8. Extended Data Figure 8: Gene expression analysis. (483 KB)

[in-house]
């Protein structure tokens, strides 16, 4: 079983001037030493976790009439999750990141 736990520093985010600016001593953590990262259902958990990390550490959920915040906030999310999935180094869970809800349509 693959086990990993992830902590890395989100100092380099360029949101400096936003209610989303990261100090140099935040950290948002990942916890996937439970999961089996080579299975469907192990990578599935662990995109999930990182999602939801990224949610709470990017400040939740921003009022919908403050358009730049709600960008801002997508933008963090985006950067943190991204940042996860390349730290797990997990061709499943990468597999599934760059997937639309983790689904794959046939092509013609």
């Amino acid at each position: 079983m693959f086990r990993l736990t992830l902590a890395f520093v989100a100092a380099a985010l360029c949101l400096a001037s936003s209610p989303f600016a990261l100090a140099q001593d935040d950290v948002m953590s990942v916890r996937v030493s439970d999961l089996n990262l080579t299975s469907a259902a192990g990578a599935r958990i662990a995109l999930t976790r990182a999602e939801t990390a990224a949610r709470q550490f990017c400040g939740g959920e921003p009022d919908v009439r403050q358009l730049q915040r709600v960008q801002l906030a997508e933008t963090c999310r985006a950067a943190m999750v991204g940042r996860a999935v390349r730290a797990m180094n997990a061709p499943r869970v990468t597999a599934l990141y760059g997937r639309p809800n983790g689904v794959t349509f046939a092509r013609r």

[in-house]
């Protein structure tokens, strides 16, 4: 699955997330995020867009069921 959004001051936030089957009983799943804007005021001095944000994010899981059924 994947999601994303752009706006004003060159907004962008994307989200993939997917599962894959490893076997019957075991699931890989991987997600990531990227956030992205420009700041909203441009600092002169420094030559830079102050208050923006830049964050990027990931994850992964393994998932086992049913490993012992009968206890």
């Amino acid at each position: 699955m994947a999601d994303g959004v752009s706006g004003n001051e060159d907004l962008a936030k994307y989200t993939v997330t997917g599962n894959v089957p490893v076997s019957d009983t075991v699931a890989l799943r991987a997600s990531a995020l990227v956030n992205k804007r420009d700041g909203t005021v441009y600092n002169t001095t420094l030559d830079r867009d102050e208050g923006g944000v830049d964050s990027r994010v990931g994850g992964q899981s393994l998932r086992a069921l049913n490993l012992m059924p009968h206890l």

a, Pairwise Pearson correlation distributions between homoeologous genes (red) and all genes (blue). Left histogram, stage data; right, adult data. The x axis shows the correlation; the y axis the percentage of data. The homoeologous genes have a correlation distribution closer to one owing to the fact that these were recently the same locus. X. laevis TPM values of 0.5 were lowered to 0. Any gene with no TPM >0 was removed from analysis. We then added 0.1 to all TPM values and log transformed (log10) them. b, Scatter plot comparing binned genes by their median X. tropicalis expression57 to the retention rate of their X. laevis (co)-orthologues. Error bars are the standard deviation for the whole dataset divided by the square root of the number of genes analysed in a bin. We assessed significance by a Wilcoxon signed-rank test of the homoeologous and singleton distributions, P = 6.31 × 10−113. c, Full version of the box plot shown in Fig. 4c. The difference between subgenomes is difficult to see at this magnification, illustrating that many loci deviate from the whole genome median of preferring the L homoeologue. There were some L outliers expressed 104 as much as their S homoeologues, whereas no S genes showed such a strong trend. These differences are discussed in more detail in Supplementary Note 12. d, Box plot of 4DTV by homoeologue class defined in Supplementary Note 12.4. Significant differences are marked by a red asterisk (Wilcoxon signed-rank test, P < 10−5). The high correlation, similar expression (HCSE) group showed lower sequence change than other groups (P = 3.7 × 10−12) and the no correlation, different expression (NCDE) group showed high rates of sequence change (P = 5.6 × 10−14). e, Box plot of CDS length difference between X. laevis homoeologues by homoeologue class defined in Supplementary Note 12.4. Significant differences are marked by a red asterisk (Wilcoxon signed-rank test, P < 10−5). The HCSE group showed smaller CDS length differences than other groups (P = 2.4 × 10−13) and the NCDE group showed large differences in homoeologue CDS length (P = 2.1 × 10−32). f, Box plot of Ka/Ks between X. laevis homoeologues by homoeologue class defined in Supplementary Note 12.4. Significant differences are marked by a red asterisk (t-test P < 10−5). The HCSE group showed lower non-synonymous sequence change than other groups (P = 8.2 × 10−19) and the NCDE and no correlation, similar expression (NCSE) groups showed higher rates of non-synonymous sequence changes (P = 2.0 × 10−12 and P = 7.0 × 10−9 respectively). g, RNA-seq analysis of six6.L (red) and six6.S (blue) during X. laevis development (left) and in adult tissues (right). Expression levels of six6.S were lower than those of six6.L at most developmental stages and in adult tissues. h, Diagram of Homo sapiens, X. tropicalis and X. laevis six6 loci (upper panel). Magenta and black boxes indicate CNEs and exons, respectively. The phylogenetic tree analyses of H. sapiens, X. tropicalis and X. laevis six6 CNEs (lower left panel) and Six6 proteins (lower right panel). Notably, six6.S is more diverged from X. tropicalis six6 than six6.L, both in the encoded protein sequences and in CNEs within 3 kb of the transcription start sites. Materials, methods and the CNE locations on genome assemblies are described in Supplementary Note 13.1. i, On the basis of chromatin state properties, a Random Forest machine-learning algorithm can accurately predict L versus S expression bias. The classification is based on all genes with greater than threefold expression difference at NF stage 10.5 (a set of 1,129 genes). The mean (dotted black line) of the ROC area under the curve is 0.778 (tenfold cross-validation). Features were selected using Linear Support Vector Classification and are shown in j. j, Relative importance (based on Gini impurity) of selected features used in the Random Forest classification. All features used in the classification are shown. Among various variables, the ratios of H3K4me3 and DNA methylation at the promoter contributed most to the decision tree model. A difference in p300 binding in the genomic region surrounding the gene also contributed to the Random Forest classification, as did the presence or absence of a number of specific transcription factor motifs in the promoter.